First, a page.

It's not about putting down Carolina who is fabulous. But her performance at Worlds was just frankly unacceptable for someone at her level. It would have been better to see Kostner fall, than to see her pop all those jumps. If she was a new skater getting use to the pressures of Worlds, I could understand it a bit. But she's not a new skater. She's a two time world medalist.

    If you have so many skaters who are messing up like that in competition, I think there is a problem. Sometimes coaches not only need to teach their skaters the basics, they need to teach their skaters how to win.

    Given that Huth was not a top elite skater himself (he was in the back of the pack internationally) He just may not know how to teach that.
    I would question whether competitve nerves is something that can be taught?

    How can you teach it? What can you do?

    Surely the reason it's a problem is because you cannot recreate the situations that you compete in to test a skater over and over until it no longer matters?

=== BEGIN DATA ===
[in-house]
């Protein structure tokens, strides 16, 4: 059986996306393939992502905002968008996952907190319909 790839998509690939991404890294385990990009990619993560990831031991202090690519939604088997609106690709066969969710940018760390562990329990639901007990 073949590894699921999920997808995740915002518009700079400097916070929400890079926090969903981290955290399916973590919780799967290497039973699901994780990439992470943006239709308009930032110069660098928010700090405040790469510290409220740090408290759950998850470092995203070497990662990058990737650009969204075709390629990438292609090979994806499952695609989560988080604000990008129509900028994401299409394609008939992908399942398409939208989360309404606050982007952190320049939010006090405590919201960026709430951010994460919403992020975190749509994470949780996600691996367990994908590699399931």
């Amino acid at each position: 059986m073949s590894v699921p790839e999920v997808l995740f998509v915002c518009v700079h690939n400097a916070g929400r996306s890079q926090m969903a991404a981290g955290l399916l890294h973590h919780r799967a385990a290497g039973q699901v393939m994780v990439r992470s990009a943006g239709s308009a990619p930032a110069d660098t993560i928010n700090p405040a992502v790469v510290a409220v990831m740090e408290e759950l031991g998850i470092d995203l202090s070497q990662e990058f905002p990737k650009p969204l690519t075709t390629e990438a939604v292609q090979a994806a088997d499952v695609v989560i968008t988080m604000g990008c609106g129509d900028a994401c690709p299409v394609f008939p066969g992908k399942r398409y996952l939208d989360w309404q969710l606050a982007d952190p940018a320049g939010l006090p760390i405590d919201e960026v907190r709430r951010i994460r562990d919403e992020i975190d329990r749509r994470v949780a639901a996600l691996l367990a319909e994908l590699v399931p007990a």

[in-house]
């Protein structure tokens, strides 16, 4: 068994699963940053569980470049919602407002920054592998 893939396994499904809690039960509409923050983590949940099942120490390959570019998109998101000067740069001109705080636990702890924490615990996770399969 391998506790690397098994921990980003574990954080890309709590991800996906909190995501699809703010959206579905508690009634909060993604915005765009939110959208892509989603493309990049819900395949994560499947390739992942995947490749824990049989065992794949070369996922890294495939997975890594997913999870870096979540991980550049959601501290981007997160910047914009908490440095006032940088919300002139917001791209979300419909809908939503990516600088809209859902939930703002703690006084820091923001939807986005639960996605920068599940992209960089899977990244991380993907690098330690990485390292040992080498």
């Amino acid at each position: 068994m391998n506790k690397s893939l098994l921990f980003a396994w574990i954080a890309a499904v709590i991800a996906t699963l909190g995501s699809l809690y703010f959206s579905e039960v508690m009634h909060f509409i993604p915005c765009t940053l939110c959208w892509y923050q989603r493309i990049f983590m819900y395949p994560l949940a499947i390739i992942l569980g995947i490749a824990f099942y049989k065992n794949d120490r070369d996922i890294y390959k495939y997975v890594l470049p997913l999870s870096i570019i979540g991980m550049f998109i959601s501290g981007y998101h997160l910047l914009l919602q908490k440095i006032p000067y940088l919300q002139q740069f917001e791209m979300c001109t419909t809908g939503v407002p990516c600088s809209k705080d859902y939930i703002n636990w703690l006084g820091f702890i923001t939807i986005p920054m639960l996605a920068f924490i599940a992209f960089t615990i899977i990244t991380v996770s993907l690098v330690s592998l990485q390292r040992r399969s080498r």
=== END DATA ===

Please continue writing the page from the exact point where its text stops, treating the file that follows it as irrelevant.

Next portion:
Chris Howarth on Eurosport never fails to mention at least a dozen times per competition (it should be on the list for a drinking game!) how warm it gets in the Arena. How alien it is for the skaters to have to compete with the warmth created by a packed crowd and in front a crowd that big. He points out that it is physically more demanding skating in that heat (i don't get why though because i always thought the heart worked harder exercising in the freezing cold of an ice rink than in normal - warm temperatures?).

    In any event i think you've either got the competitive nerve or you don't and i'm not sure how successfully that can be learnt.

    Ant

  4. #49
    Custom Title bekalc's Avatar
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    Quote Originally Posted by antmanb View Post
    I would question whether competitve nerves is something that can be taught?

    How can you teach it? What can you do?